Novel Insights from Clinical Practice
Congenital Ichthyosis in Severe Type II Gaucher Disease with a Homozygous Null MutationHaverkaemper S.a · Marquardt T.c · Hausser I.d · Timme K.a · Kuehn T.a · Hertzberg C.b · Rossi R.a
Departments of aPediatrics and bPediatric Neurology and Social Care, Klinikum Neukoelln, Berlin, cDepartment of Pediatrics, University Hospital, Muenster, and dDepartment of Dermatology, Electron Microscopy Laboratory, University Hospital, Heidelberg, Germany
Do you have an account?
- Rent for 48h to view
- Buy Cloud Access for unlimited viewing via different devices
- Synchronizing in the ReadCube Cloud
- Printing and saving restrictions apply
Rental: USD 8.50
Cloud: USD 20.00
Article / Publication Details
This paper describes a neonate with type II Gaucher disease. The phenotype was unusually severe with congenital ichthyosis, hepatosplenomegaly, muscular hypotonia, myoclonus and respiratory failure. Electron microscopy of the skin revealed lamellar body contents in the stratum corneum interstices, appearances considered to be typical of type II Gaucher disease. The baby died from respiratory failure 1 month postpartum having made no neurological progress. Molecular analysis identified a previously not reported homozygous null mutation, c.1505G→A of the β-glucocerebrosidase gene.
© 2011 S. Karger AG, Basel
- Staretz-Chacham O, Lang TC, La Marca ME, Krasnewich D, Sidransky E: Lysosomal storage disorders in the newborn. Pediatrics 2009;123:1191–1207.
- Lui K, Commens C, Choong R, Jaworski R: Collodion babies with Gaucher’s disease. Arch Dis Child 1988;63:854–856.
- Hamanaka S, Hara M, Nishio H, Otsuka F, Suzuki A, Uchida Y: Human epidermal glycosylceramides are major precursors of stratum corneum ceramides. J Invest Dermatol 2002;119:416–423.
- Takagi Y, Kriehuber E, Imokawa G, Elias PM, Holleran WM: Beta-glucocerebrosidase activity in mammalian stratum corneum. J Lipid Res 1999;40:861–869.
- Holleran WM, Takagi Y, Menon GK, Legler G, Feingold KR, Elias PM: Consequences of β-glucocerebrosidase deficiency in epidermis: ultrastructure and permeability barrier alterations in Gaucher disease. J Clin Invest 1994;93:1756–1764.
- Sidransky E, Fartasch M, Lee RE, Metlay LA, Abella S, Zimran A, et al: Epidermal abnormalities may distinguish type 2 from type 1 and 3 of Gaucher disease. Pediatr Res 1996;39:134–141.
- Stone DL, Carey WF, Christodoulou J, Sillence D, Nelson P, Callahan M, et al: Type 2 Gaucher disease: the collodion baby revisited. Arch Dis Child Fetal Neonatal Ed 2000;82:F163–F166.
- Sidransky E: Gaucher disease: complexity in a ‘simple’ disorder. Mol Genet Metabol 2004;83:6–15.
- Ohshima T, Sasaki M, Matsuzaka T, Sakuragawa N: A novel splicing abnormality in a Japanese patient with Gaucher’s disease. Hum Mol Genet 1993;2:1497–1498.
- Beutler E, Gelbart T, Demina A, Zimran A, LeCoutre P: Five new Gaucher disease mutations. Blood Cells Mol Dis 1995;21:20–24.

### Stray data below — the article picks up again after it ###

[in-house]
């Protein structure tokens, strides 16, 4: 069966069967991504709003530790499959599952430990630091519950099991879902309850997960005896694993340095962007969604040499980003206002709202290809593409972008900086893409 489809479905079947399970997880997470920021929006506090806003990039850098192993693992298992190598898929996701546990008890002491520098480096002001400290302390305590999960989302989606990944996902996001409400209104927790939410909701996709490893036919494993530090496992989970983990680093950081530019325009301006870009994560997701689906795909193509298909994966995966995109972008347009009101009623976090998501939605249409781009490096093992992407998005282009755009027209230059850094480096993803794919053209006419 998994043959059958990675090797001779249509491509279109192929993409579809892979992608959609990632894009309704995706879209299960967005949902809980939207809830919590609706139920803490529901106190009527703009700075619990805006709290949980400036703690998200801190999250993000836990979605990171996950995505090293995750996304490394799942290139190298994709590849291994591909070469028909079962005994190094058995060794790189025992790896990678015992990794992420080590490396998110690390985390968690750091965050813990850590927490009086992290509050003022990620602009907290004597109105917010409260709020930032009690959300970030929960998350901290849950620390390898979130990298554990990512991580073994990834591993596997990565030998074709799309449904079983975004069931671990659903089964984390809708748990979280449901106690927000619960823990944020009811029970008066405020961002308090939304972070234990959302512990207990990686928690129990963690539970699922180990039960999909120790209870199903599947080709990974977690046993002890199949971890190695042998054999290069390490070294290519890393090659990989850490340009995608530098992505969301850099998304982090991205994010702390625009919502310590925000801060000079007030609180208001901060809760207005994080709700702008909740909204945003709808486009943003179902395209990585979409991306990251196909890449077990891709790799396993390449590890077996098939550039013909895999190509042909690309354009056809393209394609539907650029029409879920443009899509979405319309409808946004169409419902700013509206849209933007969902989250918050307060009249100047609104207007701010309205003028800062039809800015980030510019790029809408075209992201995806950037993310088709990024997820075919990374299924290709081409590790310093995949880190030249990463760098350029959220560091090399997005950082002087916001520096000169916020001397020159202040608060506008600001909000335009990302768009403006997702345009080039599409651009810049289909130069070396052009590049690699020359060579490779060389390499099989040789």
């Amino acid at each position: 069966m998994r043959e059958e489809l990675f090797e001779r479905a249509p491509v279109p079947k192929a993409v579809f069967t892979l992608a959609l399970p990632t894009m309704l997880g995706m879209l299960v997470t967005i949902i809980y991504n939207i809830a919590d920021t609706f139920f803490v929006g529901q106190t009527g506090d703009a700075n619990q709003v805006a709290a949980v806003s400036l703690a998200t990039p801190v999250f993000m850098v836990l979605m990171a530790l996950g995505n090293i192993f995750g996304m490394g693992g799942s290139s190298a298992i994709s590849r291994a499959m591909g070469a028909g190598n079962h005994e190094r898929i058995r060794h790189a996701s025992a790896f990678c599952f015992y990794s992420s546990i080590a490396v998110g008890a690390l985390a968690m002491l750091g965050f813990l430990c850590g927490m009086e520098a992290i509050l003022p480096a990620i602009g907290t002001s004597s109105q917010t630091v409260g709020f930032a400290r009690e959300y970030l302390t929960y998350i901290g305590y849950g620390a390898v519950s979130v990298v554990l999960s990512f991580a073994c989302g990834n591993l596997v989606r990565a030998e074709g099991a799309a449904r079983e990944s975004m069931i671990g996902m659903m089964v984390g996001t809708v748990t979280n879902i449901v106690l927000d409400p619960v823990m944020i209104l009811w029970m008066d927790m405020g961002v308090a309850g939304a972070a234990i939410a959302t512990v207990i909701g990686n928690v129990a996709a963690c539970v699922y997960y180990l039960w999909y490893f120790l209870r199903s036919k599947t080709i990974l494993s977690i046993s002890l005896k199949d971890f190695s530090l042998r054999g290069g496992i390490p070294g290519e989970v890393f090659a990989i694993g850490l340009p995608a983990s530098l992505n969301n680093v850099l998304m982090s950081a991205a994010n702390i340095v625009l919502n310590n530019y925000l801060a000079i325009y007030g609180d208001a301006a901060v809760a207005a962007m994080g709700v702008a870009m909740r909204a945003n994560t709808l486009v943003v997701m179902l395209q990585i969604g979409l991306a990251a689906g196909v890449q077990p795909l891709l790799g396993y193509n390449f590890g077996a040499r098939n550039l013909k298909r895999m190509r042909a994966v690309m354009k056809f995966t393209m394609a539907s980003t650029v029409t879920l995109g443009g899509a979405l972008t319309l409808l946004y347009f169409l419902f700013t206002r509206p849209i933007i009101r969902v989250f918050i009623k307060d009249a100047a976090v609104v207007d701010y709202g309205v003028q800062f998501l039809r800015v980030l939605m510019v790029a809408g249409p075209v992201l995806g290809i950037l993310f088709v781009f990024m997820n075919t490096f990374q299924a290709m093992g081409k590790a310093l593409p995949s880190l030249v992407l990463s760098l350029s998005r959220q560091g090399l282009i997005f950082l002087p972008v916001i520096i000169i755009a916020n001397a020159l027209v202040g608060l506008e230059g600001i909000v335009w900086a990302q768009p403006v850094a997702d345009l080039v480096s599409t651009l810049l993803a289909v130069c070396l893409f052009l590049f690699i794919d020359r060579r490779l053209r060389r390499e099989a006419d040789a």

- Tybulewicz V, Tremblay ML, La Marca ME, Willemsen R, Stubblefield BK, Winfield S, et al: Animal model of Gaucher’s disease from targeted disruption of the mouse glucocerebrosidase gene. Nature 1992;357:407–410.
Article / Publication Details
Copyright / Drug Dosage / DisclaimerCopyright: All rights reserved. No part of this publication may be translated into other languages, reproduced or utilized in any form or by any means, electronic or mechanical, including photocopying, recording, microcopying, or by any information storage and retrieval system, without permission in writing from the publisher.
Drug Dosage: The authors and the publisher have exerted every effort to ensure that drug selection and dosage set forth in this text are in accord with current recommendations and practice at the time of publication. However, in view of ongoing research, changes in government regulations, and the constant flow of information relating to drug therapy and drug reactions, the reader is urged to check the package insert for each drug for any changes in indications and dosage and for added warnings and precautions. This is particularly important when the recommended agent is a new and/or infrequently employed drug.
Disclaimer: The statements, opinions and data contained in this publication are solely those of the individual authors and contributors and not of the publishers and the editor(s). The appearance of advertisements or/and product references in the publication is not a warranty, endorsement, or approval of the products or services advertised or of their effectiveness, quality or safety. The publisher and the editor(s) disclaim responsibility for any injury to persons or property resulting from any ideas, methods, instructions or products referred to in the content or advertisements.